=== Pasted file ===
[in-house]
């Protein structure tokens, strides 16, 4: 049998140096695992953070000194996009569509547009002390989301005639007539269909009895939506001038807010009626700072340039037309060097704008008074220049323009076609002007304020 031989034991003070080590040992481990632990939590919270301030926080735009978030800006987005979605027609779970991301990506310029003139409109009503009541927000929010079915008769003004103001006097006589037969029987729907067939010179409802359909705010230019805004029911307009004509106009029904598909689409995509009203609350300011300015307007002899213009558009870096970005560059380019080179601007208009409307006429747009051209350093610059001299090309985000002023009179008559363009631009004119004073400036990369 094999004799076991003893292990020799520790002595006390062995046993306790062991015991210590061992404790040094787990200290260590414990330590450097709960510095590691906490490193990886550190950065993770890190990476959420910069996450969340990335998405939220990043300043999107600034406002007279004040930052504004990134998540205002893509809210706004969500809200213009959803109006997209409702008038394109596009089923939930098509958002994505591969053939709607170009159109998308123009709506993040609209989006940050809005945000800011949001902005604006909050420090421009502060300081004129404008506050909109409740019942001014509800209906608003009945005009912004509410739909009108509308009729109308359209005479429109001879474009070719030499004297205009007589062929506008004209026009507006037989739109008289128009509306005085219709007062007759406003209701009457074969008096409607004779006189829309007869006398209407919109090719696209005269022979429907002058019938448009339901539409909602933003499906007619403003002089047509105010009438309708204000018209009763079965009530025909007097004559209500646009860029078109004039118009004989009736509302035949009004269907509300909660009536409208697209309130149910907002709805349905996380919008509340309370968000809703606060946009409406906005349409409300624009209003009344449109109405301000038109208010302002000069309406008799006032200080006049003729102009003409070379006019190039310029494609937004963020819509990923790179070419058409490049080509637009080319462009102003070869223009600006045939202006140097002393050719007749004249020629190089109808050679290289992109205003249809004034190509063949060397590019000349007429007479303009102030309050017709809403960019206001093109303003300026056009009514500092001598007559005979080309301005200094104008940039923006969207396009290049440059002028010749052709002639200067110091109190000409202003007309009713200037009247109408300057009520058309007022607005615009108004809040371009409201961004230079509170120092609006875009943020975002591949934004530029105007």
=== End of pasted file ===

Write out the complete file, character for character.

[in-house]
């Protein structure tokens, strides 16, 4: 049998140096695992953070000194996009569509547009002390989301005639007539269909009895939506001038807010009626700072340039037309060097704008008074220049323009076609002007304020 031989034991003070080590040992481990632990939590919270301030926080735009978030800006987005979605027609779970991301990506310029003139409109009503009541927000929010079915008769003004103001006097006589037969029987729907067939010179409802359909705010230019805004029911307009004509106009029904598909689409995509009203609350300011300015307007002899213009558009870096970005560059380019080179601007208009409307006429747009051209350093610059001299090309985000002023009179008559363009631009004119004073400036990369 094999004799076991003893292990020799520790002595006390062995046993306790062991015991210590061992404790040094787990200290260590414990330590450097709960510095590691906490490193990886550190950065993770890190990476959420910069996450969340990335998405939220990043300043999107600034406002007279004040930052504004990134998540205002893509809210706004969500809200213009959803109006997209409702008038394109596009089923939930098509958002994505591969053939709607170009159109998308123009709506993040609209989006940050809005945000800011949001902005604006909050420090421009502060300081004129404008506050909109409740019942001014509800209906608003009945005009912004509410739909009108509308009729109308359209005479429109001879474009070719030499004297205009007589062929506008004209026009507006037989739109008289128009509306005085219709007062007759406003209701009457074969008096409607004779006189829309007869006398209407919109090719696209005269022979429907002058019938448009339901539409909602933003499906007619403003002089047509105010009438309708204000018209009763079965009530025909007097004559209500646009860029078109004039118009004989009736509302035949009004269907509300909660009536409208697209309130149910907002709805349905996380919008509340309370968000809703606060946009409406906005349409409300624009209003009344449109109405301000038109208010302002000069309406008799006032200080006049003729102009003409070379006019190039310029494609937004963020819509990923790179070419058409490049080509637009080319462009102003070869223009600006045939202006140097002393050719007749004249020629190089109808050679290289992109205003249809004034190509063949060397590019000349007429007479303009102030309050017709809403960019206001093109303003300026056009009514500092001598007559005979080309301005200094104008940039923006969207396009290049440059002028010749052709002639200067110091109190000409202003007309009713200037009247109408300057009520058309007022607005615009108004809040371009409201961004230079509170120092609006875009943020975002591949934004530029105007």